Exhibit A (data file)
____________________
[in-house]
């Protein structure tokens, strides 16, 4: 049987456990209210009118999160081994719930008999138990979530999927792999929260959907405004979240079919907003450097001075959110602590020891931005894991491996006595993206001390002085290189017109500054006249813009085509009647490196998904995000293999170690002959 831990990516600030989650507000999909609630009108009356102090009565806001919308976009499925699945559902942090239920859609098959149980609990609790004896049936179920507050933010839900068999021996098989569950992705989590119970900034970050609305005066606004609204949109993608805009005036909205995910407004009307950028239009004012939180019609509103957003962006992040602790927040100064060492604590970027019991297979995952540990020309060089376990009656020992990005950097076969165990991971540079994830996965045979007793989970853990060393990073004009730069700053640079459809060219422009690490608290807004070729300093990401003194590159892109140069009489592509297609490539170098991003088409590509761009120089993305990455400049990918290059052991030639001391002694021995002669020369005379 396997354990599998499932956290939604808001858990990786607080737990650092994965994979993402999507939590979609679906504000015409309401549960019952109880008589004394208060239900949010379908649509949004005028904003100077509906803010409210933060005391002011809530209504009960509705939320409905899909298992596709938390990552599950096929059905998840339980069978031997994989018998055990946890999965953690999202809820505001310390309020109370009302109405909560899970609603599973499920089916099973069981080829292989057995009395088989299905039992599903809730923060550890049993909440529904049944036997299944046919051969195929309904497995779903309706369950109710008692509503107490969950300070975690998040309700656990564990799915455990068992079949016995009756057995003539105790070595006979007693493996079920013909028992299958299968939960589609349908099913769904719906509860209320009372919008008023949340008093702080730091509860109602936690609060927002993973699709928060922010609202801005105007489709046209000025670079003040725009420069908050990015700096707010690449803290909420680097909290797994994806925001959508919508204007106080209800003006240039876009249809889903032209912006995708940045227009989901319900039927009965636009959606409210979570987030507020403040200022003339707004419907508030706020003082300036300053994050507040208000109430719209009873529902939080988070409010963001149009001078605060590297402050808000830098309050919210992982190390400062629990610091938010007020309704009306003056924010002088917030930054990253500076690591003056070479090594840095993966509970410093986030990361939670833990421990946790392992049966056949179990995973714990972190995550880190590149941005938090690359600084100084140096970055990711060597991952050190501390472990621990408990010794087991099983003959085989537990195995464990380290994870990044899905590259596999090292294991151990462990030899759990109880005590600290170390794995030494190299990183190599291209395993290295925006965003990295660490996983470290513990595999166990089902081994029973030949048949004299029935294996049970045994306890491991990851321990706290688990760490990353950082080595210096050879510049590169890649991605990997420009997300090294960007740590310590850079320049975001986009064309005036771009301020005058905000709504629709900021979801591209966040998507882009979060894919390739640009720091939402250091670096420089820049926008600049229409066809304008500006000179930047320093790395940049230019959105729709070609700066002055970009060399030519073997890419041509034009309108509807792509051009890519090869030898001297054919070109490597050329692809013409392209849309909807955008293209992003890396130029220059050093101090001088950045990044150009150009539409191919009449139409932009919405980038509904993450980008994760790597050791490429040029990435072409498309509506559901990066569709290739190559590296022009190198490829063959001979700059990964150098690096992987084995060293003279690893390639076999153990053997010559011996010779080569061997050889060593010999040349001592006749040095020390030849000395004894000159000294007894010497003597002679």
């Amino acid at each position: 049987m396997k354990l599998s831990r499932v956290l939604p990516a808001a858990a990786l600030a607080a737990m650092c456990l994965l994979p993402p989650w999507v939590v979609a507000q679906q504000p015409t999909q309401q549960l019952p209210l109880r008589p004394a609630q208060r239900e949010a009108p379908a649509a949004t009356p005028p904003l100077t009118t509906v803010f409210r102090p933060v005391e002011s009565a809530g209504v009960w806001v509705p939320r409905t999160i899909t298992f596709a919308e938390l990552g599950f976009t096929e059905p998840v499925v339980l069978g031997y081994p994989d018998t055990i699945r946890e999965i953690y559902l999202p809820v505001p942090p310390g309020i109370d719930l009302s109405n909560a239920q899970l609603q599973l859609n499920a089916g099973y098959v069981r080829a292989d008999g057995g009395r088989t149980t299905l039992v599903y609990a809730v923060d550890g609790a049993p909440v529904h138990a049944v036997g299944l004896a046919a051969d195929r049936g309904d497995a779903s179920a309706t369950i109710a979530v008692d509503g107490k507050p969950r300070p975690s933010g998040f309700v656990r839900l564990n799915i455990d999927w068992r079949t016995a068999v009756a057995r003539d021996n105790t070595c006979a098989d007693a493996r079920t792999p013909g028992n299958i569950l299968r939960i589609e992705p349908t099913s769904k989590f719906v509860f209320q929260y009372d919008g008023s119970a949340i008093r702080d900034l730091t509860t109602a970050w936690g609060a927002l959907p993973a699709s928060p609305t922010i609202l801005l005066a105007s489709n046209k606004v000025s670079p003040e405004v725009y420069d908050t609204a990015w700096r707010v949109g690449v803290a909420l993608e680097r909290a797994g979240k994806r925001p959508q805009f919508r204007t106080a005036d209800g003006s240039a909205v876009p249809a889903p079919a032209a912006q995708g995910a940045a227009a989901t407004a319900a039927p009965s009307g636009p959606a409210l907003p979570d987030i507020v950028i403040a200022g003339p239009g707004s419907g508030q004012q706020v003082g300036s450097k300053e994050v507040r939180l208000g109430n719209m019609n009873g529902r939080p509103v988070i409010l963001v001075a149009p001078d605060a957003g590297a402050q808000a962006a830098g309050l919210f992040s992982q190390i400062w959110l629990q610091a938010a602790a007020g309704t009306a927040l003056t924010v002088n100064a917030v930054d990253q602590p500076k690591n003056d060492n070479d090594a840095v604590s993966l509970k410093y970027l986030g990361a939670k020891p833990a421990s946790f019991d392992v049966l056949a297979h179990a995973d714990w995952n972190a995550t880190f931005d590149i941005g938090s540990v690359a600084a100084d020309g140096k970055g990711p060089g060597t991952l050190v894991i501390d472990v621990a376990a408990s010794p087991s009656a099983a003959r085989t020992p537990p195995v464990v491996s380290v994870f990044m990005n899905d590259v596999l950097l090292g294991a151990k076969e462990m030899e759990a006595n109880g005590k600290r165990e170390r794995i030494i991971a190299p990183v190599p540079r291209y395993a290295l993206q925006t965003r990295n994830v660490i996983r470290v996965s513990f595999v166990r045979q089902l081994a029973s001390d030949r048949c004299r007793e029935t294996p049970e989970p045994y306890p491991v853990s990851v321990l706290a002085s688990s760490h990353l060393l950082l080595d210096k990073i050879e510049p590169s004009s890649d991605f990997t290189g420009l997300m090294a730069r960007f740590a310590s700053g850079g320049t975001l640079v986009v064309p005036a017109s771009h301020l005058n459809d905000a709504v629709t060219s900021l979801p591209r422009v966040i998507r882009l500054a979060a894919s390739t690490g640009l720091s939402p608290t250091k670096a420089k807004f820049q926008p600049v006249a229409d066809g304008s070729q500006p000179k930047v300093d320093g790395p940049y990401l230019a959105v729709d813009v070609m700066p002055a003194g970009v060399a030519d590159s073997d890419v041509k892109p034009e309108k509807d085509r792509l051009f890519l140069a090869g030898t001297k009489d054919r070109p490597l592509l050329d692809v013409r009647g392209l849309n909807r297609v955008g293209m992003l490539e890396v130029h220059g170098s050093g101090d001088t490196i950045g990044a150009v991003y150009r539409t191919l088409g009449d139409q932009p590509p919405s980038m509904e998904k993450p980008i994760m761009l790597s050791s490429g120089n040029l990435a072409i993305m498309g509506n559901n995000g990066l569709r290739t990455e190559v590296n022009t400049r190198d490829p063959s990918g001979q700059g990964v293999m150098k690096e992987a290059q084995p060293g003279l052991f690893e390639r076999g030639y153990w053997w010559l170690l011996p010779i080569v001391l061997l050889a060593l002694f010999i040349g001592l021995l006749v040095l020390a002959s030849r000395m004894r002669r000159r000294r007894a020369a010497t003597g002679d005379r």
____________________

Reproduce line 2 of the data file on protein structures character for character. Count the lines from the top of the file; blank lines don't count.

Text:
């Protein structure tokens, strides 16, 4: 049987456990209210009118999160081994719930008999138990979530999927792999929260959907405004979240079919907003450097001075959110602590020891931005894991491996006595993206001390002085290189017109500054006249813009085509009647490196998904995000293999170690002959 831990990516600030989650507000999909609630009108009356102090009565806001919308976009499925699945559902942090239920859609098959149980609990609790004896049936179920507050933010839900068999021996098989569950992705989590119970900034970050609305005066606004609204949109993608805009005036909205995910407004009307950028239009004012939180019609509103957003962006992040602790927040100064060492604590970027019991297979995952540990020309060089376990009656020992990005950097076969165990991971540079994830996965045979007793989970853990060393990073004009730069700053640079459809060219422009690490608290807004070729300093990401003194590159892109140069009489592509297609490539170098991003088409590509761009120089993305990455400049990918290059052991030639001391002694021995002669020369005379 396997354990599998499932956290939604808001858990990786607080737990650092994965994979993402999507939590979609679906504000015409309401549960019952109880008589004394208060239900949010379908649509949004005028904003100077509906803010409210933060005391002011809530209504009960509705939320409905899909298992596709938390990552599950096929059905998840339980069978031997994989018998055990946890999965953690999202809820505001310390309020109370009302109405909560899970609603599973499920089916099973069981080829292989057995009395088989299905039992599903809730923060550890049993909440529904049944036997299944046919051969195929309904497995779903309706369950109710008692509503107490969950300070975690998040309700656990564990799915455990068992079949016995009756057995003539105790070595006979007693493996079920013909028992299958299968939960589609349908099913769904719906509860209320009372919008008023949340008093702080730091509860109602936690609060927002993973699709928060922010609202801005105007489709046209000025670079003040725009420069908050990015700096707010690449803290909420680097909290797994994806925001959508919508204007106080209800003006240039876009249809889903032209912006995708940045227009989901319900039927009965636009959606409210979570987030507020403040200022003339707004419907508030706020003082300036300053994050507040208000109430719209009873529902939080988070409010963001149009001078605060590297402050808000830098309050919210992982190390400062629990610091938010007020309704009306003056924010002088917030930054990253500076690591003056070479090594840095993966509970410093986030990361939670833990421990946790392992049966056949179990995973714990972190995550880190590149941005938090690359600084100084140096970055990711060597991952050190501390472990621990408990010794087991099983003959085989537990195995464990380290994870990044899905590259596999090292294991151990462990030899759990109880005590600290170390794995030494190299990183190599291209395993290295925006965003990295660490996983470290513990595999166990089902081994029973030949048949004299029935294996049970045994306890491991990851321990706290688990760490990353950082080595210096050879510049590169890649991605990997420009997300090294960007740590310590850079320049975001986009064309005036771009301020005058905000709504629709900021979801591209966040998507882009979060894919390739640009720091939402250091670096420089820049926008600049229409066809304008500006000179930047320093790395940049230019959105729709070609700066002055970009060399030519073997890419041509034009309108509807792509051009890519090869030898001297054919070109490597050329692809013409392209849309909807955008293209992003890396130029220059050093101090001088950045990044150009150009539409191919009449139409932009919405980038509904993450980008994760790597050791490429040029990435072409498309509506559901990066569709290739190559590296022009190198490829063959001979700059990964150098690096992987084995060293003279690893390639076999153990053997010559011996010779080569061997050889060593010999040349001592006749040095020390030849000395004894000159000294007894010497003597002679």